Before beginning, I will identify the two episodes I’ll be focusing on, and clarify the limitations of what I have provided in this analysis. First, this essay is not intended to be an exhaustive account of every instance wherein the show’s main characters interact with, and severely alter the lives of “others.” I wouldn’t want to write the lengthy piece that tried to do so, nor do I think it would provide as much of a benefit as a smaller sampling of standout moments that will hopefully enable viewers to look more keenly at instances like the ones I’ll be addressing here. Additionally, I don’t consider myself a scholar of American Western history, but do hope that the information I am able to put forth for consideration encourages some to expand their own knowledge and understanding in this area by keeping an eye out for literature, television shows, and films that offer depictions of the American West. This analysis will first define “conquest” as it pertains to Breaking Bad, and then analyze two allegorical moments from the show: the displacement of Native Americans in Season One’s “Crazy Handful of Nothin’”, and the romanticized train heist in Season Five’s “Dead Freight”.
Author Patricia Limerick addresses the myth of American Western conquest, wherein the conquered “other” of the American West extends from land acquisition and economic control to native and foreign peoples. Limerick describes this conquest as:
“the definition and allocation of ownership (personal, tribal, corporate, state, federal, and international), and the evolution of land from matter to property, [resulting in] the subsequent giving of meaning and power [...]. Race relations parallel the distribution of property, the application of labor and capital to make the property productive, and the allocation of profit. (Hugo Archilleya in Season One’s “Crazy Handful of Nothin’”)
Indeed, over the course of Walter White’s quest for power, a Native American man looses his janitorial job1, three Honduran women are deported after Walter manipulates them into cleaning his super lab (Season Four’s “Cornered”), and a Southeast Asian underling—though certainly partially culpable in his own fate—is murdered (Duane Chow appears in Season Three’s “Full Measure” and in Season Five’s “Madrigal”). All of this “incidental” fallout echoes the historical mythologizing tendency to ignore the inherent “conquered” whenever one uses a word like “conquest” as a positive. Breaking Bad is not just the story of an anti-hero that pushes the limits of viewers’ moral support; it is a satire that challenges the viewer to rethink his or her romanticized assumptions about the establishment and celebration of the American West.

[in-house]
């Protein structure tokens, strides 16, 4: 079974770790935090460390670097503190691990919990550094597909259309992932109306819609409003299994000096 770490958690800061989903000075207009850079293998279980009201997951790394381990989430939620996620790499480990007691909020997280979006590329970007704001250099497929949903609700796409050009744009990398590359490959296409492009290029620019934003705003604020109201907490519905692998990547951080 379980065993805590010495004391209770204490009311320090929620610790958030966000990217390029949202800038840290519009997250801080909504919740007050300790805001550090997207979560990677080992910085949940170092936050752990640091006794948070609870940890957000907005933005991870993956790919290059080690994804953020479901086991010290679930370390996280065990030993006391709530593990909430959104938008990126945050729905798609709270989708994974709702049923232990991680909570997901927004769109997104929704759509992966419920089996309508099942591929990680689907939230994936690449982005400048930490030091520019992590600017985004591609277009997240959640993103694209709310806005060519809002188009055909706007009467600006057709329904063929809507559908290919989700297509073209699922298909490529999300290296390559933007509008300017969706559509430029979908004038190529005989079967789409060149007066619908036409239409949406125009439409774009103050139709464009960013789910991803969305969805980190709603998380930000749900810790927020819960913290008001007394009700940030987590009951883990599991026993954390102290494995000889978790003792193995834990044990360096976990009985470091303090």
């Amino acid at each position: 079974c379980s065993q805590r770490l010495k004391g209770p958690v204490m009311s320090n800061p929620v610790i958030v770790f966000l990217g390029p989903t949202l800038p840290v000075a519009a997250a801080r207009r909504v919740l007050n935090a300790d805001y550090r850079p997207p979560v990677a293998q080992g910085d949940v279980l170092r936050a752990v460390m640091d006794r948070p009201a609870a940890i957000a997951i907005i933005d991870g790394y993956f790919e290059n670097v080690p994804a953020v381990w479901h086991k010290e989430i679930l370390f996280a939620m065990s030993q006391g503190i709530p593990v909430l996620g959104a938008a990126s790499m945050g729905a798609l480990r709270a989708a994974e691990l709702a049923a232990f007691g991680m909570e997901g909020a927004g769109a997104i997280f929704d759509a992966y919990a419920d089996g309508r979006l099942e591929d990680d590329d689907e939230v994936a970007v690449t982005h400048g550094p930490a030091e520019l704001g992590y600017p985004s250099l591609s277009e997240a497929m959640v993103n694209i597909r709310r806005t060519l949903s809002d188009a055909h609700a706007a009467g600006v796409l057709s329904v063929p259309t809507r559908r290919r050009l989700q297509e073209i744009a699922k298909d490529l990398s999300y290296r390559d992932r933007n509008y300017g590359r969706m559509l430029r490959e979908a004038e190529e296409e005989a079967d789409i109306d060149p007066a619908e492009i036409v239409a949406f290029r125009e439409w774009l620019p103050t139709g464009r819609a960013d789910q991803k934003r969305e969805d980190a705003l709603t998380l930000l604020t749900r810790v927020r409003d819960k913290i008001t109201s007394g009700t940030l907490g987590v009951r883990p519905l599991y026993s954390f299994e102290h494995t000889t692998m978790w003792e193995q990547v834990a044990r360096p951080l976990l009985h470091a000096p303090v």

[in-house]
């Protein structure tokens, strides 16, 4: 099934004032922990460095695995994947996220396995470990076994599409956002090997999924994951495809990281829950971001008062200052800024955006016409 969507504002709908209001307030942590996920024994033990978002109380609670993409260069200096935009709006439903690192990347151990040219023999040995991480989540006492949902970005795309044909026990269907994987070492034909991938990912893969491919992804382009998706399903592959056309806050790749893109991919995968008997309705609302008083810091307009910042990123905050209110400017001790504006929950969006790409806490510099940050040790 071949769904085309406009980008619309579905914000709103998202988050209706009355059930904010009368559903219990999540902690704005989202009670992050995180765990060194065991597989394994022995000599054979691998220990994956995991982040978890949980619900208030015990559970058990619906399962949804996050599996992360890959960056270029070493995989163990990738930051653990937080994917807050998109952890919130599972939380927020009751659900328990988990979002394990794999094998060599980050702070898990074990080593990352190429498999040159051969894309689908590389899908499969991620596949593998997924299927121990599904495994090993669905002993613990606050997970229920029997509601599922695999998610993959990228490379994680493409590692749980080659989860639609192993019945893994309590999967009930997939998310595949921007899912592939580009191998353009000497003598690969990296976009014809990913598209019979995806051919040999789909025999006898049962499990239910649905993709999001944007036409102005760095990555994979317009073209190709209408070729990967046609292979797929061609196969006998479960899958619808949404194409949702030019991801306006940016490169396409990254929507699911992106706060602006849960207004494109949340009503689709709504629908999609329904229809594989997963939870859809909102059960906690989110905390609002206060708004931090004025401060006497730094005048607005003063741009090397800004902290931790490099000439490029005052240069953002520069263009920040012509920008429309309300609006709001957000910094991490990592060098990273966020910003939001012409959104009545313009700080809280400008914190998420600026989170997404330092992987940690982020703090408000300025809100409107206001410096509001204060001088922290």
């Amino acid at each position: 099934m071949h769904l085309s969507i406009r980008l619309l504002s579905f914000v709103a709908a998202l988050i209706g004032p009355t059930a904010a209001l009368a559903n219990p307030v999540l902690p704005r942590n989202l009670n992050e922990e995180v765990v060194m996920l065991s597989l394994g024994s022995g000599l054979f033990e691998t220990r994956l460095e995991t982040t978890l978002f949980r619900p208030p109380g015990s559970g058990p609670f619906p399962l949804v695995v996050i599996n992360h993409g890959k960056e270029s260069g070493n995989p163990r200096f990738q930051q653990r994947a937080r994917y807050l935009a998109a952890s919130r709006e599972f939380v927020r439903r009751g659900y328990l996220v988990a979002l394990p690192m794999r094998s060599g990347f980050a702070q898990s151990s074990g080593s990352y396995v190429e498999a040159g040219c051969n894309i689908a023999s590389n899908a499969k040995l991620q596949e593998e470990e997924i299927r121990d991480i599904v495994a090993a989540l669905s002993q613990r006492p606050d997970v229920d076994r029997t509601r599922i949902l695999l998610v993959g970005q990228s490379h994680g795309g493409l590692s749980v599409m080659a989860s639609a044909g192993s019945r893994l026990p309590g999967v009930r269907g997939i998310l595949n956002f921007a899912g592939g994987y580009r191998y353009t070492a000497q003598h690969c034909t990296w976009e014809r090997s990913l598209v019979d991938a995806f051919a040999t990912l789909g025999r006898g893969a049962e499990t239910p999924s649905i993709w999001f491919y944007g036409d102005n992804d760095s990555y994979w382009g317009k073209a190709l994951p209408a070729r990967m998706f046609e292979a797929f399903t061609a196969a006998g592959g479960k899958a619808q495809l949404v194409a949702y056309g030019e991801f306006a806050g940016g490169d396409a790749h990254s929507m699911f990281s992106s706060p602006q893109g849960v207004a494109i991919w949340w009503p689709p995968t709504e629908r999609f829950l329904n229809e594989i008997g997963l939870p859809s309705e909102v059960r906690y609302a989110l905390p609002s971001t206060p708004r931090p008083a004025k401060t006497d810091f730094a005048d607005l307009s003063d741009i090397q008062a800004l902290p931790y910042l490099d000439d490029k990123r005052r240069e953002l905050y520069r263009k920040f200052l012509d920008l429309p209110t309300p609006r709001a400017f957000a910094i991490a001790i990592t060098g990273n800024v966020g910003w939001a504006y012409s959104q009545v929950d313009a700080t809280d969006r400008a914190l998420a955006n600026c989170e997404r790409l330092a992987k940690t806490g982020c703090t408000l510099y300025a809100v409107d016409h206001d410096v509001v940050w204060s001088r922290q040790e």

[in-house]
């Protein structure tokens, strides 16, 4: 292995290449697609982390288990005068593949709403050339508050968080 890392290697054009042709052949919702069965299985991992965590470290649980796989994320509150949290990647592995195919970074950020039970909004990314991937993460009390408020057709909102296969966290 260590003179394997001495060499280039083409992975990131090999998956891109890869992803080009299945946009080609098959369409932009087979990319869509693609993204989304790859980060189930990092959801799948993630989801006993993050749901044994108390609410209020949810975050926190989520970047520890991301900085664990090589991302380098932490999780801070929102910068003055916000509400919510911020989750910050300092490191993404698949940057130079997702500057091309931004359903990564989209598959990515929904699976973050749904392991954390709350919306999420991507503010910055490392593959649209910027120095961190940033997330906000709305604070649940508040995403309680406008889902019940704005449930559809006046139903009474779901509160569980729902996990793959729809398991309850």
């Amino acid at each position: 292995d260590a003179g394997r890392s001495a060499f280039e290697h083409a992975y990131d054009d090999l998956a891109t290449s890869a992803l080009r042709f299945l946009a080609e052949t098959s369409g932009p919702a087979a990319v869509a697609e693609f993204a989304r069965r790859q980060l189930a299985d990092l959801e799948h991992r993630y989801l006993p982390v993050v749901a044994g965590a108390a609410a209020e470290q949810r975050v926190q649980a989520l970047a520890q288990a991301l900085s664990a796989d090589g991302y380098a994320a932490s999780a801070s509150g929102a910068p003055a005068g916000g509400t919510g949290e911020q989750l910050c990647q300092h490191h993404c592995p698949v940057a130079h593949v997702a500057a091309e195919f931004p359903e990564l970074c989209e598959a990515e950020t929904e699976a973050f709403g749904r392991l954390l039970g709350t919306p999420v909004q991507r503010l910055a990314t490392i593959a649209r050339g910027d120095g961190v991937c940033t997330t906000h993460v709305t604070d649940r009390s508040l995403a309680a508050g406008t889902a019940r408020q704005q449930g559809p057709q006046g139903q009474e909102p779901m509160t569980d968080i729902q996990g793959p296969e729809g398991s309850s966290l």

In the background of Walter’s first day of chemotherapy and rebooted venture into meth cooking (“A Crazy Handful of Nothin’”) is Hugo Archilleya, a Native American Janitor at the high school where Walter works. Due to the side effects of chemotherapy, Walter has to make an emergency exit to the bathroom, perhaps a bit too conveniently interrupting a class lecture on the differences between gradual and rapid chemical reactions. In the bathroom, Hugo Archilleya kindly inquires after Walter’s well-being and takes care of the mess for him, saying, “Don’t worry Mr. White. I got it. You’ve got kids to teach.” This scene is reenacted a second time in the episode in order to establish Archilleya’s continuing care and concern for Walter. For a character that we never see again after this episode, these are moments that would have solely played as a sympathy builders for Walter’s failing health if it wasn’t for Archilleya’s subsequent firing and off-screen imprisonment later in the episode.
In fact, outside of his initial arrest (notably, while Archilleya is raising the American flag at the start of the school day, and the school principal stands by incredulously pleading on behalf of Mr. Archilleya’s character to Hank), we never see him again. The only information we receive from this point on is from Hank, who offers up selective evidence that is inadequate in explaining the extraneously hyperbolic charges. Here is the conversation that follows after Junior asks why Hank arrested Mr. Archilleya: